Joseph, Oregon’s welcome billboard says it all: ‘This little town is heaven to us. Please don’t drive like hell through it.’ Joseph’s little slice of heaven is the kind that could only exist in eastern Oregon: made of equal parts rugged natural beauty courtesy of the Wallowa Mountains, small town charm (the Old Town Café’s hours are ‘6am-2-ish’), rich Nez Perce tribal history and an internationally renowned artist community and bronze foundries. A stroll down the cobblestone walkways of Main Street is a feast for the senses. Life-size bronze sculptures erupt from community-maintained flower boxes animating each street corner with western scenes—a cowboy and his dog, a mother horse and her foal, a Native American warrior on the hunt. It is clear that this is a town that celebrates art, beauty and its heritage.
Artists of many disciplines are clued in to this fact and have set up their homes and studios here. Artists on the Wallowa Valley Studio Tours—which includes Joseph and neighboring towns Enterprise and Wallowa—open their studios to anyone seeking one-of-a-kind pieces, master classes or a dose of inspiration. My self-designed tour includes three studio visits interspersed with a stop by the Chief Joseph Memorial, a tour of the Valley Bronze foundry, a stroll through Main Street art galleries and quick trips to nearby Wallowa Lake State Park to sit by the glacial-lake. Not bad for a 3-day escape from Portland.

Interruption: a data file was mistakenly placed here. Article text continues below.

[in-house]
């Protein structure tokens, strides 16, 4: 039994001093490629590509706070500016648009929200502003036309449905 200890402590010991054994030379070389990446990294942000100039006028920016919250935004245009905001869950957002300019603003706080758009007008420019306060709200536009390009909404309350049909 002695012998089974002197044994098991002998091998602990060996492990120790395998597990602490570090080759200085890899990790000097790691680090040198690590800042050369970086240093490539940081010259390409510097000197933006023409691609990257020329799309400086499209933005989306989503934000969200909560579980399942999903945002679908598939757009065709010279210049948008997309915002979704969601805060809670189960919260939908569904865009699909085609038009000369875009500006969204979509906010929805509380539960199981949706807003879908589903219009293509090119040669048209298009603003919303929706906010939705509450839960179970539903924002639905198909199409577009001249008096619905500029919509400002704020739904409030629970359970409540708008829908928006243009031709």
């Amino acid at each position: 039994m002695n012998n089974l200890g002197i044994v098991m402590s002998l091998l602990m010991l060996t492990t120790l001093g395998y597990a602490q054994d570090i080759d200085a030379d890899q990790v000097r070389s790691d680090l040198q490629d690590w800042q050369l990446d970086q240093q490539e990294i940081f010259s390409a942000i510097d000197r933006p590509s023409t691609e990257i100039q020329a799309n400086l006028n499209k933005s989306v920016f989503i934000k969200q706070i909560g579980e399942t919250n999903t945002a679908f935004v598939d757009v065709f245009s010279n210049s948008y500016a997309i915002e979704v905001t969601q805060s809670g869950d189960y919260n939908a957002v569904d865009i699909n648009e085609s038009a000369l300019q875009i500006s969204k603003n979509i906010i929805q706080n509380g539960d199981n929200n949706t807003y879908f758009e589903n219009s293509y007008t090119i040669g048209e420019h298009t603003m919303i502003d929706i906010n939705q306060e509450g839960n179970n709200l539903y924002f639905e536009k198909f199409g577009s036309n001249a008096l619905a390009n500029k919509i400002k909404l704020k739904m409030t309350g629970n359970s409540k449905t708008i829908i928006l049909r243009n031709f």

Sculptor and master flute-maker Roger McGee is a bayou-boy from Louisiana who has found himself in the far-reaches of northeast Oregon making Native American flutes. His wife, Cherie, is a paper artist. They should be the poster-people for the adage, “Follow your bliss.” Together they work at their home studio, Wind Dancer Studio, with the joy and abandon of kids hard at work playing. Cheri uses upwards of 25 different kinds of scissors to varying effects and layers colored papers to create stunning collage-like prints. Roger uses sculpture and Native American tuning techniques to create one-of-a-kind flutes that can send your spirit soaring. Grammy-nominated artist R. Carlos Nakai and Grammy-award winner Mary Youngblood think so, too, choosing McGee’s custom flutes as their instruments.
Woodworker Charlie Mastro is a man who loves his tools. Correction: his Japanese tools. An afternoon with Mr. Mastro is a journey into the fine art of perfect detail with an education on the history of fine woodworking tools to boot (Japanese tools operate on the ‘pull’ stroke rather than the ‘push’ stroke allowing for more control and precision). You’re guaranteed to leave with a profound appreciation for joinery—how two pieces of wood are joined together—and awe for the beauty of wood finished by the hands of a master craftsman. If you call ahead of time, Mr. Mastro is happy to offer a class in woodworking techniques.
Jim and Anne Shelly’s Fire Works Pottery is a hobbit-like studio nestled into the woods en route to the Hurricane Creek trailhead just a few miles outside of downtown Joseph. It is a necessary stop. The husband and wife team are a bubbling fountain of creativity and a studio tour is a fascinating foray into the Shelley’s endless experimentation with technique. You will find functional pottery and more abstract pieces, as well as a spirited discussion of the merits of form versus function. Make sure to see their homemade kiln.
Stops on the Wallowa Valley Studio Tours are close enough to squeeze in a tour of the internationally-recognized Valley Bronzefoundry as well hikes into the first-rate wilderness that surrounds Joseph. While on paper it may look like too-packed of a schedule for a short vacation, but the reality is a mind-opening and soul-nourishing adventure. For residents and visitors alike, Joseph is just plain good for the soul.
P.S. The fantastic hosts at the Bronze Antler B&B make your visit complete!
Published in Travel Oregon